It can be tempting to splurge on something fun, but financial experts suggest steps that will reap long-term benefits.

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Did you come into a tax refund this spring? Or maybe you recently got a bump in pay at work? Whenever you come into a little extra money, it can be tempting to splurge on something fun. After all, you deserve it, right? Financial experts, however, say that extra money should really go toward something that will reap benefits for the long-term, like building an emergency savings fund to help prevent future financial trouble.

Strengthen your emergency savings

“First things first,” says Stacey Black, BECU’s financial educator, “Make sure you tend to your emergency savings fund before opting for a new pair of shoes or a car down payment. If not, an unforeseen bill or financial setback could welcome a lot more trouble than you expected.” Nearly half of Americans said they couldn’t come up with $400 to cover an emergency expense without borrowing or selling something, according to a 2016 survey by the Federal Reserve Board.

Black suggests that you separate your emergency funds into multiple savings accounts for different unforeseen expenses. A few years ago, for example, she discovered just how important it was to have a savings account primarily for medical needs. “I have been contributing to it ever since,” Black says. “My primary goal is to save enough to cover my out-of-pocket expenses. For example, if my medical out-of-pocket maximum is $4,000, then I would set aside money each month until I have saved $4,000. This way I know I’m covered for a medical emergency and do not have to dip into other funds, like my credit card.”

Savings accounts like these can help make sure you don’t fall down the slippery slope of receiving a bill you can’t pay. After all, one in four Americans admit they do not pay their bills on time and nearly one in 10 had debts in collection as of 2018, according to NFCC’s 2018 consumer financial literacy survey, sponsored by BECU.

Pay off debt

If your emergency fund is already healthy enough to cover three to six months of expenses, then consider putting that extra money toward paying off debt, especially if it’s toward a high-interest credit card or loans with steep minimum monthly payments.

If you have debt you are tackling, you are not alone. By the end of 2018, the Federal Reserve revealed that credit card debt in the U.S. had reached a record high, $870 billion, the most in history. Credit cards have become the fourth-largest portion of consumer debt in the country as well, after mortgage, student loan and auto debt – and it can get out of control quickly.

Black says allocating extra funds toward your debt payments is a win-win. “By making a large principal payment on an auto loan, student loan or credit card, you can decrease both the amount of interest you owe and length of time needed to pay off that loan,” she explains.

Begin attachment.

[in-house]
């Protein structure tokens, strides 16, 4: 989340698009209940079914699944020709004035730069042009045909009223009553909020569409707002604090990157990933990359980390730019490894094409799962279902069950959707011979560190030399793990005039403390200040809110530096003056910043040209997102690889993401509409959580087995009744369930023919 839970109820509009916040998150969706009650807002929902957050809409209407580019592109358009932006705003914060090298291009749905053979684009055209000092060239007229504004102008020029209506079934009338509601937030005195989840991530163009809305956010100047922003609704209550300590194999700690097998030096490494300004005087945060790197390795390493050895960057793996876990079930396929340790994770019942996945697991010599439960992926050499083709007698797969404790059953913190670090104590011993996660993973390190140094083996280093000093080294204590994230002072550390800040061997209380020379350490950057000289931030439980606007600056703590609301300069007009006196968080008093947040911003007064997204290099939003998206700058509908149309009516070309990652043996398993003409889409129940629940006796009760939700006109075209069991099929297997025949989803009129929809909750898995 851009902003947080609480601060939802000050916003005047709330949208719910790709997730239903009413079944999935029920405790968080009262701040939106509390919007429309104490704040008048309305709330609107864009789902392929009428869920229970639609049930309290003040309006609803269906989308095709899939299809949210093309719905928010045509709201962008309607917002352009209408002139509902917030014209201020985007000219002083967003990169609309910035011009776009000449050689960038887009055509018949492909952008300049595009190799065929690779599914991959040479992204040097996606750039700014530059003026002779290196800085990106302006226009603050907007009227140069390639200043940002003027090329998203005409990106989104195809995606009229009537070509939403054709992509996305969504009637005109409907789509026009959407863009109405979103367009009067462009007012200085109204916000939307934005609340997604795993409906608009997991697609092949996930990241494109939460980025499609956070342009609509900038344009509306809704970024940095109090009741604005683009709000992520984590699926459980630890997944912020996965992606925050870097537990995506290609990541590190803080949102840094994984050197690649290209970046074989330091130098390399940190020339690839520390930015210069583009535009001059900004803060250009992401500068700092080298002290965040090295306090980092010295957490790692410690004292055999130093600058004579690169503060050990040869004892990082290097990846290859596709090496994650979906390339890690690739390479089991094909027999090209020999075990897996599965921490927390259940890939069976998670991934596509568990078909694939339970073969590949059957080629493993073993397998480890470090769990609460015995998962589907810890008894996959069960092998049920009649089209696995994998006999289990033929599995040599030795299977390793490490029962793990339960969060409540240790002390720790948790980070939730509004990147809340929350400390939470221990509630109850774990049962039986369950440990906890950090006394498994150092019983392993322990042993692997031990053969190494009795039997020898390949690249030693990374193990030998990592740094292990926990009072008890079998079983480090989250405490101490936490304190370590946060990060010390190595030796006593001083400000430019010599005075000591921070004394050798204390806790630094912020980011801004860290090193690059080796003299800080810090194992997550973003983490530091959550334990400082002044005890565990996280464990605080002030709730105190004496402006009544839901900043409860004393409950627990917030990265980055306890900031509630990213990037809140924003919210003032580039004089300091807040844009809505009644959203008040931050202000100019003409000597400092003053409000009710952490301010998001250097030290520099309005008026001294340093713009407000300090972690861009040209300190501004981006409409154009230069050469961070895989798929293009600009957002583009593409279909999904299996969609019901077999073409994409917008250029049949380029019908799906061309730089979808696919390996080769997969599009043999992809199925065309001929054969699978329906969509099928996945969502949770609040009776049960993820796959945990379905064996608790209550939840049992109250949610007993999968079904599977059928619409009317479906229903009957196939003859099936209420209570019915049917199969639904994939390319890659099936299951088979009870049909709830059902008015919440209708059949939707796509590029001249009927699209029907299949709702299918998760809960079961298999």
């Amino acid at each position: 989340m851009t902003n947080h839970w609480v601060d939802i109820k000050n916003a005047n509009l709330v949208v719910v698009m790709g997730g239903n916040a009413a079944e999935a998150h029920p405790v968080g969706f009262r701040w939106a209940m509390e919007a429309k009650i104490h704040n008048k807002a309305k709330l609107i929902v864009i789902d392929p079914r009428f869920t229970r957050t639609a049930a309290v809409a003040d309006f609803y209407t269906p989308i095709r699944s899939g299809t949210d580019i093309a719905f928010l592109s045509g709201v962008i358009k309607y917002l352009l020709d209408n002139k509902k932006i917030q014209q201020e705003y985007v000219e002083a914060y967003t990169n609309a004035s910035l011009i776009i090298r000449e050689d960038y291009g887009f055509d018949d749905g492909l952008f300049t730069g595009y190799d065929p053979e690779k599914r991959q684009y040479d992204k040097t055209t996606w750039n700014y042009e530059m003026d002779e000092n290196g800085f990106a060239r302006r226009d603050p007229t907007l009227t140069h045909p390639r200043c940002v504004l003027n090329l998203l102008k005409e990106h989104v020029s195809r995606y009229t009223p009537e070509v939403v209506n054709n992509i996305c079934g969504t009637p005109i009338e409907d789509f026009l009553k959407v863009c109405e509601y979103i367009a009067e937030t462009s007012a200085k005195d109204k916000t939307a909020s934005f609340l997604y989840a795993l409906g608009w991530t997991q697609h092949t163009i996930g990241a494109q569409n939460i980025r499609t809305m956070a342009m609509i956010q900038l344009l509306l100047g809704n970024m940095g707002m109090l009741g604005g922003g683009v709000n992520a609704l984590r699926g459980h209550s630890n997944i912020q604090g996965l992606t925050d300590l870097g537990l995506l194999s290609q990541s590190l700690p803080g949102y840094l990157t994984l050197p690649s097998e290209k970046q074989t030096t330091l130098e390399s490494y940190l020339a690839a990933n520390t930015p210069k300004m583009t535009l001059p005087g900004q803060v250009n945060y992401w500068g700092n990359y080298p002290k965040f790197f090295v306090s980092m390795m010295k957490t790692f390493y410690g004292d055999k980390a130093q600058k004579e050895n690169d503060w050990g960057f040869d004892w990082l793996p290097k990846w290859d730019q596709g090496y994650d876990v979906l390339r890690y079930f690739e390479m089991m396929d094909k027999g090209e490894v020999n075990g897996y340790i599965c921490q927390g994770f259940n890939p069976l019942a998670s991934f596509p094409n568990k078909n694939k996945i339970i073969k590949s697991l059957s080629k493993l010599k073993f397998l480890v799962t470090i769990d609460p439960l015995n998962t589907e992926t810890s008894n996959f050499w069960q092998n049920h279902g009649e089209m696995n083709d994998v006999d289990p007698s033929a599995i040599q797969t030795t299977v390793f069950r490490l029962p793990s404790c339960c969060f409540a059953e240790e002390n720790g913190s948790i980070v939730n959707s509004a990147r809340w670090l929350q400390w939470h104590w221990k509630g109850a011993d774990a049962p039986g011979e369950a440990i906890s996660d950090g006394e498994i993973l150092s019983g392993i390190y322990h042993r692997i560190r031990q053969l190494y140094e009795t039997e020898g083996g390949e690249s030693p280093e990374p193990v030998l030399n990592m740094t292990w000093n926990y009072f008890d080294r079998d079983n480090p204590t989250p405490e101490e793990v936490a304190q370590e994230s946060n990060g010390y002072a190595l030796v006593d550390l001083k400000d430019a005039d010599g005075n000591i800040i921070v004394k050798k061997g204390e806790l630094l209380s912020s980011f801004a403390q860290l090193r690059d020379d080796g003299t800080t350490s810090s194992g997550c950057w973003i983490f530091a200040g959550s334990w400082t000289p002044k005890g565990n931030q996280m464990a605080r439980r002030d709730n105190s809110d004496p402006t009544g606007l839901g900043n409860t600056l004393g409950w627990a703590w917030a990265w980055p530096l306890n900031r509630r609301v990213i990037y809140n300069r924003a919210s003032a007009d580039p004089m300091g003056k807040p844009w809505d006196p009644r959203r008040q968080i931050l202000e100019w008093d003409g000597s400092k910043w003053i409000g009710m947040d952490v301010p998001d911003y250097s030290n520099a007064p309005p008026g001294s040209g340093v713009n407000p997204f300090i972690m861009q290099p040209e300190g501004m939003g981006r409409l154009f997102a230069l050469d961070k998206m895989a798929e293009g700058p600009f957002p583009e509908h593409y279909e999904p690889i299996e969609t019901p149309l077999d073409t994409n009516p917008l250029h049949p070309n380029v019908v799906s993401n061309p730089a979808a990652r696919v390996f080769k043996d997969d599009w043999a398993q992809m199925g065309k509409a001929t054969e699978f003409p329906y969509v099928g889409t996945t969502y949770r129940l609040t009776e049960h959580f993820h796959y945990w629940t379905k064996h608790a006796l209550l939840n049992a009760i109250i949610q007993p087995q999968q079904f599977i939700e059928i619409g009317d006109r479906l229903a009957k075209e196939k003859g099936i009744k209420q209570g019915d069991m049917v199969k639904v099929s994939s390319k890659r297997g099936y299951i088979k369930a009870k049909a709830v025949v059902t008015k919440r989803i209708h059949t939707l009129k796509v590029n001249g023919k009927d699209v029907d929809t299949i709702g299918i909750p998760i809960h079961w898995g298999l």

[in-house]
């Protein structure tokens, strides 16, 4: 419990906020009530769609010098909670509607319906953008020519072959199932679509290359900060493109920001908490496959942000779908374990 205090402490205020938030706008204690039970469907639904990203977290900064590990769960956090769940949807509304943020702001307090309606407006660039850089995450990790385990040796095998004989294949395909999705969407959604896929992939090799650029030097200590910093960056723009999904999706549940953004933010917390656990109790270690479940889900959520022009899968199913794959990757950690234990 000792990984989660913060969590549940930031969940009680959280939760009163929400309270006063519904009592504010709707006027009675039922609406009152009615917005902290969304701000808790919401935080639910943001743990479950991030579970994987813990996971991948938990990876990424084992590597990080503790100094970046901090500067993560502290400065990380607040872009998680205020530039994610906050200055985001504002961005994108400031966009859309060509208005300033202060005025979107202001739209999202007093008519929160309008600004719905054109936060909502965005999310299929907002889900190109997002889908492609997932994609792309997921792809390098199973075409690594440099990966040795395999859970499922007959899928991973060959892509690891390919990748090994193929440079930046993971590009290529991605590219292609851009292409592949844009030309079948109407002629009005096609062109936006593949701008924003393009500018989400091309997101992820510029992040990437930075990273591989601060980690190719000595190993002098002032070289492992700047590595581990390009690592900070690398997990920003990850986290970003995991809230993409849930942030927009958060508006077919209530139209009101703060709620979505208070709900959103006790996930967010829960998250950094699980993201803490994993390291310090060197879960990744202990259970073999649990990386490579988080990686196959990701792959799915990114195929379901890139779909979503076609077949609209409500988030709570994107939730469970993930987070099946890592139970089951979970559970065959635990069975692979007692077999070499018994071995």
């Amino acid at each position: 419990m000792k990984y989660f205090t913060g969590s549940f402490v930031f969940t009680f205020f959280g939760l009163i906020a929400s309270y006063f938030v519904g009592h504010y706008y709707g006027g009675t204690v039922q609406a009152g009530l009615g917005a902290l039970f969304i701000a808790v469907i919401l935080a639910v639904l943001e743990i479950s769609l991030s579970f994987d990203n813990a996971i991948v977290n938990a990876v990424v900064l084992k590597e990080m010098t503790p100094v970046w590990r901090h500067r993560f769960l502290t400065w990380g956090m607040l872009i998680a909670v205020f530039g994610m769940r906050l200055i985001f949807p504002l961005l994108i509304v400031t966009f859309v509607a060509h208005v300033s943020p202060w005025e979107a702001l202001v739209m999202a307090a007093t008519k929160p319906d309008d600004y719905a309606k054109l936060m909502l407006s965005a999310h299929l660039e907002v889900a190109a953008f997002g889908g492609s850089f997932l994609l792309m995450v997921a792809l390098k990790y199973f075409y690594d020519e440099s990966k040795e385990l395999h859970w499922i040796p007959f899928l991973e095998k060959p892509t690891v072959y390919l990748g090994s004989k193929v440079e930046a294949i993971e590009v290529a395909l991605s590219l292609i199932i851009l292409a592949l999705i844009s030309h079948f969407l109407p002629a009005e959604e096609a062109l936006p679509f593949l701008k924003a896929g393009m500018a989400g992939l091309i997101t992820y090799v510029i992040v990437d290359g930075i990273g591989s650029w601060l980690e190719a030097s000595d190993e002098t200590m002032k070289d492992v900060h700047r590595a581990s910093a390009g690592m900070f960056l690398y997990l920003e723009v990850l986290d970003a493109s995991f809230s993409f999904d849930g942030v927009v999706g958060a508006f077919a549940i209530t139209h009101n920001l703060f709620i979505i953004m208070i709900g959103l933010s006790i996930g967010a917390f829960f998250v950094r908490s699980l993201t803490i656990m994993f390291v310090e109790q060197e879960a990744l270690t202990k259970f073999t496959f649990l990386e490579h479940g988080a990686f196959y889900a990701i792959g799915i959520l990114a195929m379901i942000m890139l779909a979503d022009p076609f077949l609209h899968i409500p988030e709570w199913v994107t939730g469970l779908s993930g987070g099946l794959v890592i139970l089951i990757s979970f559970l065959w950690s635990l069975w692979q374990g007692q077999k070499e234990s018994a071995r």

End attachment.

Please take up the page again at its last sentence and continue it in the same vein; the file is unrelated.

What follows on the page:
After you’ve paid off one loan, Black then suggests rolling over what you were paying to the next loan you want to pay off, helping you tackle your debt even quicker. “If you need help identifying different ways to pay off your debt, consider exploring debt pay-off options with BECU’s Debt Pay-Off Calculator,” she says.

Plan for the future

While using your tax refund to splurge would provide immediate satisfaction, putting that money toward your retirement savings would be a gift with a much longer shelf life. After all, the majority of Americans tend to be behind in saving for retirement. To help prepare for your Golden Years, Black suggests increasing your financial contributions to your company’s 401(k) Plan, or taking the step to enroll in a 401(k) Plan if you aren’t yet, especially if your employer matches a portion of your contributions. “Your future self will thank you,” she says.

Stacey Black, BECU
Stacey Black, BECU

Do you have another big item that you are saving for in the future, like a down payment for a house or perhaps a wedding? Consider opening a strategic savings account with a higher rate of return. For example, a Money Market account has no monthly fees or minimum balance requirements, and a Certificate of Deposit, or CD, has specific fixed terms and interest rates. “If you’re interested in opening a CD, I would consider looking into a CD ladder,” Black explains. “Once a series of CDs are opened in a ladder format, it allows you to take advantage of the higher interest rates of longer-term CDs while still having the option to access your funds without facing penalties.”

Spread the wealth

If you’re feeling secure in your savings, debt payments and retirement funds, why not decide to use that extra money to give back? Nonprofits are always looking for donations of all sizes and giving back can be a great way to support something you’re passionate about or feel more involved in your local community. “Plus, you can also maximize your donation by asking your employer if they match charitable contributions made by employees,” says Black.

As a member-owned credit union, BECU is focused on helping increase the financial health of its members and communities through better rates, fewer fees, community partnerships and financial education.